Nissan Sentra SE-R Spec V Review | The Truth About Cars

24 Feb 2015 | Author: | Comments Off on Nissan Sentra SE-R Spec V Review | The Truth About Cars
Nissan Sentra

Nissan Sentra

SE-R Spec V Review

Anyone who’s ever watched a canard-laden, sooty-arsed Spec V Skyline blast through a corner like a turbocharged gecko knows that the NISMO (Nissan Motorsports) boys are the fairy godfathers of serious speed. Yes, well, making a street fighter out of Nissan’s weight-challenged Sentra compact is gonna require some extra strength bippity-boppity-boo. Speedy silk purse, lethargic sow’s ear, that kind of thing.

In short, I approached the Sentra SE-R Spec V with a healthy dose of scepticism, cynicism and I’ll-believe-it-when-I-thrash-it-ism.

Styling. My eyes! The goggles do nothing! Okay, the SE-R isn’t quite that bad. But despite the porcine lipstick application, this is a car only Kermit could love.

The new seventeen-inch rims barely fill out the wheel wells and the aero-kit fails to drop the lines low enough to disguise the micro-van roofline. And that’s on top of a car with oversized headlights, Caddy-esque edges and Chryslerberusian hood strakes. Ew.

Yes, well, the original shoebox-special early-nineties SE-R was ugly as sin, but hellish fun to drive. If the new Sentra drives as good as it looks bad, all is forgiven.

Gripping the Sentra’s fat, red-stitched steering wheel, enveloped by side-bolstered sport seats, strapped in with a bright red seatbelt, confidence is high. A 350Z-style angled gauge pod completes the NISMO wikkidness, housing a fancy acceleration/braking G-meter and an oil pressure gauge;that owners of the consumption-prone previous-gen SE-R have been trained to scan on a minute-by-minute basis.

Other than that, it’s a Sentra. The dash is too high, Sauron’s peeking out between the dials again, the shifter’s in the wrong place, the plastics aren’t as nice as baby brother Versa, the C-pillars create huge blind spots, and the side mirrors are too small and don’t fold.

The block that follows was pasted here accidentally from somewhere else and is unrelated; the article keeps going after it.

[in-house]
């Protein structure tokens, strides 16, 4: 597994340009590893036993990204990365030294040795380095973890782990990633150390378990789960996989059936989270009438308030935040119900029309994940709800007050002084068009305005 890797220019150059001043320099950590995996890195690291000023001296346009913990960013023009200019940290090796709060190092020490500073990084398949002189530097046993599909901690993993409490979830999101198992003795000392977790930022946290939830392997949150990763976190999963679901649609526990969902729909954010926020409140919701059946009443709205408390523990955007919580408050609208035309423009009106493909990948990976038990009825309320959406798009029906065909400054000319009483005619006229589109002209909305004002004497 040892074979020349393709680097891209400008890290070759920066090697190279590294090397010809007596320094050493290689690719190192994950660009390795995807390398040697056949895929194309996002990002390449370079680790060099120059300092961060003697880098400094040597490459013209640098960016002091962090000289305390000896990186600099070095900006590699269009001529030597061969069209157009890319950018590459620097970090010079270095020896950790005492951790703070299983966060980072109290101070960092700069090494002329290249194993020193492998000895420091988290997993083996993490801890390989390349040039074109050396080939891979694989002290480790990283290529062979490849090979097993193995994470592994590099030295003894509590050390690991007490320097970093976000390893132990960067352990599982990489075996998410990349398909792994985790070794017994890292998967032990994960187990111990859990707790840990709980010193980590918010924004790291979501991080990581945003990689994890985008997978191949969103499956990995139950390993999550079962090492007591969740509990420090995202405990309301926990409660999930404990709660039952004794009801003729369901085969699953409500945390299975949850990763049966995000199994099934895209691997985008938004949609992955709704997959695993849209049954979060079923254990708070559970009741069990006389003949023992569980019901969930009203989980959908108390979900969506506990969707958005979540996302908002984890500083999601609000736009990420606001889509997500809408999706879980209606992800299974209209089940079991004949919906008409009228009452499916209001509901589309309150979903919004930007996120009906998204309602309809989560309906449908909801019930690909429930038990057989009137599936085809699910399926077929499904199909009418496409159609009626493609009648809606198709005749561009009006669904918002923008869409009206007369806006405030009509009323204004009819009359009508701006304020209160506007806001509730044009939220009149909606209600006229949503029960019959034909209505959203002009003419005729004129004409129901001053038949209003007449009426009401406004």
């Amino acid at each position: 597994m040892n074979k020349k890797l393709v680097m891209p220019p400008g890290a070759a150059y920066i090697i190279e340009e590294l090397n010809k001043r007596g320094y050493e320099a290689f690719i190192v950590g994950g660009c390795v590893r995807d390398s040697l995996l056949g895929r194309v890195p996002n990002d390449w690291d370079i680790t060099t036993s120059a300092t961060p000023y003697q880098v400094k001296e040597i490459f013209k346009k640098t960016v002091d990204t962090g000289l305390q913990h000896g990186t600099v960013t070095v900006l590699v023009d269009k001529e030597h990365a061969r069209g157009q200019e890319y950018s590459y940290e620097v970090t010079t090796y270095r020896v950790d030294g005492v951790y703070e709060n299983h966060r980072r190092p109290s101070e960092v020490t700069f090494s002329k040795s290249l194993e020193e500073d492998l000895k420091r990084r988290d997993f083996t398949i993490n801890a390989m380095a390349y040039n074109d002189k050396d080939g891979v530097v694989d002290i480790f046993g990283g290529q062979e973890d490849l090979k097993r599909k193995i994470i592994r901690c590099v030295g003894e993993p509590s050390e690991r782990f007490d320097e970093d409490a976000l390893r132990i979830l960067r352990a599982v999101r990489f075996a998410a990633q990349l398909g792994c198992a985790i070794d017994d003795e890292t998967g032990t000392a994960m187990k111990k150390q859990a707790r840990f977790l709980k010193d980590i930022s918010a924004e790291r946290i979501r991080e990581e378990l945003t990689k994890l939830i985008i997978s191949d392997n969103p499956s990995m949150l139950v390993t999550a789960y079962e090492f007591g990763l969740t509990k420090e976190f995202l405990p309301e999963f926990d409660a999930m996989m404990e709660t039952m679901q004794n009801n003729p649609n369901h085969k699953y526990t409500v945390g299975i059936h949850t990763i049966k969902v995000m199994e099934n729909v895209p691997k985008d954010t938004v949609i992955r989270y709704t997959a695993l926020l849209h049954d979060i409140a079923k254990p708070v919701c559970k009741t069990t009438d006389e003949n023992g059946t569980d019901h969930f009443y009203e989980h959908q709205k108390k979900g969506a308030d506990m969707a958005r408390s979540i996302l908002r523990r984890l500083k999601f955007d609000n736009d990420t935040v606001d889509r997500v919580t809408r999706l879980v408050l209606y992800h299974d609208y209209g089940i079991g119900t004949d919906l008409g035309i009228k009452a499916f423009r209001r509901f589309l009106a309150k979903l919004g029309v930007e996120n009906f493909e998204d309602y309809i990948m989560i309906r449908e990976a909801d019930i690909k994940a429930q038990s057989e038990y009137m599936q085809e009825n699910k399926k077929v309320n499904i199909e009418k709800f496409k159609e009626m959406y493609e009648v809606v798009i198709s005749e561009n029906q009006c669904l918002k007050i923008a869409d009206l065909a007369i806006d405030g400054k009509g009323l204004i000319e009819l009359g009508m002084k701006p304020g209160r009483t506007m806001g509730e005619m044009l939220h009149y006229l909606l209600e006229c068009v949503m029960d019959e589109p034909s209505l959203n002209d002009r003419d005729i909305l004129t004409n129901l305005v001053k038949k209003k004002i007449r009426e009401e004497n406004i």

On the other hand, it’s a Sentra. There’s loads of goodies (Rockford stereo, et al), the cabin is airy and spacious, the rear seats are large and comfortable, tall doors provide easy ingress/egress and it’s got a huge trunk. Practicality, thy name is Sentra.

Unfortunately, the Spec-V’s chassis-stiffening rear V-brace eliminates the folding rear seats, a functionality-reducing manoeuvre best left to baggy-trousered “tunerz”.

NISMO’s breath upon the Altima-sourced 2.5-liter engine hath bumped compression with special pistons and some tasty trick pieces (e.g. a cast-resin manifold). The resulting lump boasts a higher redline (6800 rpm) and more horses (200hp). The Sentra’s modified mill stumps up 180 lb/ft of torque.

Though the twist now arrives higher up in the rev range, that’s the same grunt as the previous gen SE-R.

So, finally, I fired up the little devil and watched the tach and speedometer needles perform a full sweep of their ranges, STI-style. Whoa, Dude! The new Spec V leaps off the line with only the briefest of tugs, indicating that Nissan’s love affair with torque-tainted tillers could finally be on the wane.

Of course, “leaps” is a fairly subjective verb here, as those 200 ponies have a whole lot of chuckwagon to motivate.

Nissan Sentra

Despite 3100lbs. of not so curvaceous curb weight and reduced low-end torque, the Sentra pulls a respectable 0 to 60mph time of around six-and-a-half seconds. That’s good enough to best a Honda Civic Si Sedan, but expect forced induction rides like the GTI and Mazdaspeed3 to huff and puff and blow your house down.

With straight-line domination off the table, perhaps the Sentra’s helical limited-slip diff, close-ratio six-speed gearbox, monster anti-roll bars and stiffened springs will let you can catch ‘em in the corners. Lest we forget, Nissan’s advertising makes much of rabid engineers honing the Sentra SE-R’s suspension through repeated hot laps of the Nordschleife Nurburgring.

Green Hell no. Push the Nissan Sentra SE-R Spec V past seven-tenths in the twisties and its top-heavy roots start showing. Over the howling of not-that-sticky performance radials, you can almost hear Sabine Schmitz scoffing, “I ken doo thet time in a Ven !”

Take the SE-R off the track and it’s surprisingly settled over rough roads; it’s a bit roly-poly, but nimble enough to do some damage. Unfortunately, the engine note is about as musical as a jack hammer. Luckily, the Sentra#39;s tach is happy enough to kiss the redline and the brakes are phenomenal. Carving a line, I felt my facial muscles spasm. Trichinosis?

Nope, just a hoonish grin.

I was expecting the Sentra SE-R Spec V to be a sort of Heffalump GT-R: extra power thrown at a chassis totally unsuited to sporting aspirations. Surprise! The Sentra SE-R Spec V turns out to be a viable alternative to Honda’s hot sedan that provides a stronger (if rougher) engine, a capable (if less balanced) drive and liveable mileage (24/31).

More importantly, at around $20K, the Spec V’s a bargain for entry-level enthusiasts looking for a box-fresh, fully warranteed, practical and fun daily driver. But unlike Ye Olde B13-chassis Sentra SE-R, serious racers need not#8211; indeed should not#8211; apply.

Nissan Sentra
Nissan Sentra
Nissan Sentra
Nissan Sentra
Nissan Sentra
Nissan Sentra
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